Tour de U: How to Rule the Road


Pack those bags…It’s roadshow season. Everyone from the president, provost, and deans, to star faculty, trustees, and celebrity alumni are hitting the road for distant corners of stakeholder country to build excitement, deepen relationships, and rack up valuable face time for U with donors and prospects.

While the goals may be evergreen, the rules of the road have changed of late. Gone are the pre-packaged dog-and-pony shows of yore. Here’s a snapshot of what we’ve learned from thousands of miles and smiles accrued.

1. Build up to your biggest challenge.

Don’t start in your most important city. There’s a good reason why Broadway shows start with an out-of-town preview opening. It takes time and practice for U to achieve perfection, and all the on-campus rehearsal in the world isn’t the same as a test-run with real guests.

2. Be fabulous.

Will alumni and donors be banging down the doors for a cocktail, a video, and some speeches in a conference center ballroom? In our experience, the people U most want to reach always have better places to be. They need powerful motivation to get off the couch at the end of a long day and squeeze back into those Jimmy Choos to attend your event. Tap networks in each tour city to offer access to something that money can’t buy—an amazing VIP guest, an exclusive venue, a once-in-a-lifetime happening. Be the event that can’t be missed.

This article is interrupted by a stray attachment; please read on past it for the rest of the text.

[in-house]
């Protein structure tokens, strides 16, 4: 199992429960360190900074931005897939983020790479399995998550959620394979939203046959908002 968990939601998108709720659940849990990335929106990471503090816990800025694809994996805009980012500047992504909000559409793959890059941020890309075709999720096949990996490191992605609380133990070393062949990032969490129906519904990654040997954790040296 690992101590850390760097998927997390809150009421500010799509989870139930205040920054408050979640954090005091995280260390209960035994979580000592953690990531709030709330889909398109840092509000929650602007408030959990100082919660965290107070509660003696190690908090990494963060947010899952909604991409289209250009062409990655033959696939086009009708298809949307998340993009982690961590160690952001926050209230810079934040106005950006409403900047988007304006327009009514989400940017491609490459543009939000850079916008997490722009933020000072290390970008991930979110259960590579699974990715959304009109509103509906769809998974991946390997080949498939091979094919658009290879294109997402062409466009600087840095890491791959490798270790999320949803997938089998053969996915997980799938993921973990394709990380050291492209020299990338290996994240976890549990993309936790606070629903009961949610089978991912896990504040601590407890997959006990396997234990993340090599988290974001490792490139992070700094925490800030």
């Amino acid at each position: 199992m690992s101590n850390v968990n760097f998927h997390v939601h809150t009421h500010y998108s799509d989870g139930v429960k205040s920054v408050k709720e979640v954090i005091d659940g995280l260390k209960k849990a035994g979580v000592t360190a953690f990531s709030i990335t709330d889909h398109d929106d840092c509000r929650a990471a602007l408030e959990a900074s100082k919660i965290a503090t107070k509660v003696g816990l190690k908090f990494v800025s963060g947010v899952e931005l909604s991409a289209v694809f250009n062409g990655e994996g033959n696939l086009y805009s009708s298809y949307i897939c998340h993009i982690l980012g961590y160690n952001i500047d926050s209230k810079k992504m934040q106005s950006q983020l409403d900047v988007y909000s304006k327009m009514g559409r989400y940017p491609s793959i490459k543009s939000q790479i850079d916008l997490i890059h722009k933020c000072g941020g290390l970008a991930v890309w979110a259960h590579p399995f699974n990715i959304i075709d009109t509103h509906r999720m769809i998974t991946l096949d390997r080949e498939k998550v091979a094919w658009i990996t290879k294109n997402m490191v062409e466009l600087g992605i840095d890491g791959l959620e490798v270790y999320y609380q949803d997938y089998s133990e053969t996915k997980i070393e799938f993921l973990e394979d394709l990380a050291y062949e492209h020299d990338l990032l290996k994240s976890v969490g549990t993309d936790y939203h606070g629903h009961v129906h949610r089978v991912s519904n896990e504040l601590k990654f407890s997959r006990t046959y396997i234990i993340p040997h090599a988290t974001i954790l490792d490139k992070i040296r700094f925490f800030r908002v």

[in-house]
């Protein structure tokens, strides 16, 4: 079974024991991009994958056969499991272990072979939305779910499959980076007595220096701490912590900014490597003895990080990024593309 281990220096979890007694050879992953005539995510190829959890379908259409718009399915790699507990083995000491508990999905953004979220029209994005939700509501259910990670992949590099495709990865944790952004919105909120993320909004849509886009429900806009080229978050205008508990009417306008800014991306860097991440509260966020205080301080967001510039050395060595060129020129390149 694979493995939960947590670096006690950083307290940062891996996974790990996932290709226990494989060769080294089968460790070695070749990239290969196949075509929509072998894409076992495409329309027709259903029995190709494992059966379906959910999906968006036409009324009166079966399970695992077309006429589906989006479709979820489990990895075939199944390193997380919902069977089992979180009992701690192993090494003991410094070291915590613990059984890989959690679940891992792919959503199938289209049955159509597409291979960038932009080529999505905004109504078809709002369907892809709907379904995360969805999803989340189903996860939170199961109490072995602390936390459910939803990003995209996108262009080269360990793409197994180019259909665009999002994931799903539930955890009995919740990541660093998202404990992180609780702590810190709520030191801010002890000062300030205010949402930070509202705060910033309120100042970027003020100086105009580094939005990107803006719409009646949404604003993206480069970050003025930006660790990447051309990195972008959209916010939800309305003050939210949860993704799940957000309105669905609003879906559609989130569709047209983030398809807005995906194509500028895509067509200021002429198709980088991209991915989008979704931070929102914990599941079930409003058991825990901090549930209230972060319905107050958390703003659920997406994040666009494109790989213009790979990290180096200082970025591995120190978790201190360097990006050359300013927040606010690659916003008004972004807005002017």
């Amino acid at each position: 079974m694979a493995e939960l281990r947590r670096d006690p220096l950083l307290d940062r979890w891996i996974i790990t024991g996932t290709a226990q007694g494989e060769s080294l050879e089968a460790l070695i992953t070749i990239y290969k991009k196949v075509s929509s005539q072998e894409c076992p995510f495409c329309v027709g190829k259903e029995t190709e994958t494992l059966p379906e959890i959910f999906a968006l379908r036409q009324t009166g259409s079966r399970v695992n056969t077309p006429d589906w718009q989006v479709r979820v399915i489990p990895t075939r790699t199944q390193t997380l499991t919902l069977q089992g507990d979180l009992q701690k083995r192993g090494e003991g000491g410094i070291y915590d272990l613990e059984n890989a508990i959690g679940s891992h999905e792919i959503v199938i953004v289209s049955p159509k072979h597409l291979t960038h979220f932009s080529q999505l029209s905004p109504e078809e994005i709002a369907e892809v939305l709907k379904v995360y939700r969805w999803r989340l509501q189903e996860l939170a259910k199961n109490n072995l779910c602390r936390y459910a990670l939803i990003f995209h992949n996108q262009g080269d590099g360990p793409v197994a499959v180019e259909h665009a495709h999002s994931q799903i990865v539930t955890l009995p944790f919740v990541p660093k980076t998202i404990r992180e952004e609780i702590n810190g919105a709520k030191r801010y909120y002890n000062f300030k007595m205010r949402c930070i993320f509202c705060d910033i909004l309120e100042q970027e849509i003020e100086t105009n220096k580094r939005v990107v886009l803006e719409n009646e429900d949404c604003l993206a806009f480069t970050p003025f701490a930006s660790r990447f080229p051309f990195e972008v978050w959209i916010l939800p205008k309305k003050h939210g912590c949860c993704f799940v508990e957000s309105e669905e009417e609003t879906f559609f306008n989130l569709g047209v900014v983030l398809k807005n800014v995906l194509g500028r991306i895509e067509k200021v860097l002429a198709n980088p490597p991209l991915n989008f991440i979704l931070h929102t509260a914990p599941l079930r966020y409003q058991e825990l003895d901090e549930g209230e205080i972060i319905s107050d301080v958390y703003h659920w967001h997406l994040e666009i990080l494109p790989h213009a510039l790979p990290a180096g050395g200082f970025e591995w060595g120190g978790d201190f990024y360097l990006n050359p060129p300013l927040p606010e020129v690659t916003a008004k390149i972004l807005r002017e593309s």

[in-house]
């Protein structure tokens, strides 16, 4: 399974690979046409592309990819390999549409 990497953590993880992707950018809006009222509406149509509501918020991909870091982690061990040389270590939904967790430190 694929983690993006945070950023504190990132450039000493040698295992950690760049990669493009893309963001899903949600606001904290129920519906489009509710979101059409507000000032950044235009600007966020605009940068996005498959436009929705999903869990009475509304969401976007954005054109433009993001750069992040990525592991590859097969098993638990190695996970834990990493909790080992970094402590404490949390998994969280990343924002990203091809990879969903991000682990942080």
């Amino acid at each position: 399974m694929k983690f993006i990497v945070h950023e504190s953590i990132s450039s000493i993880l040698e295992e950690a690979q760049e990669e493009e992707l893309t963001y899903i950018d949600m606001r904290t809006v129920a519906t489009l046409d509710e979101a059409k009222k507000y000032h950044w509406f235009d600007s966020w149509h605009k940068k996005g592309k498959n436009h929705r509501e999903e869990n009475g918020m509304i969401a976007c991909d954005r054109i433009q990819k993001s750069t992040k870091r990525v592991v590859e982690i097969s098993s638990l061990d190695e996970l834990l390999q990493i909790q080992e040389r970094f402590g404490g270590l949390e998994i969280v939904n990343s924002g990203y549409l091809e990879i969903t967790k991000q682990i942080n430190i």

3. Be flexible.

Don’t tie yourself into an event template so rigid that it can’t be adapted to reflect the unique flavor of each region or city on the tour—from cuisine and music to event timing and format, small details can make a big difference in letting guests know U know who they are and what they care about.

4. Listen and learn.

An event plan is a work-in-progress. Write it in pencil, and edit it continually based on lessons learned along the way—those little aha! moments that your team shares in a post-event debrief can help U keep improving and perfecting your roadshow program from city to city. Be willing to abandon something that isn’t working. Incorporate an inspired impromptu moment into the formal plan.

5. Remember why U are there.

From your first planning meeting to every post-event debrief, remember what you’re hoping to achieve with this roadshow. An event on wheels is a heavy lift, and achieving maximum ROI requires that your team keeps focused on a reasonable set of achievable goals—INCLUDING planning in advance the follow-up necessary to make it all worthwhile. Everything about the event should support the strong finish U set at the start of the process.

Happy travels!

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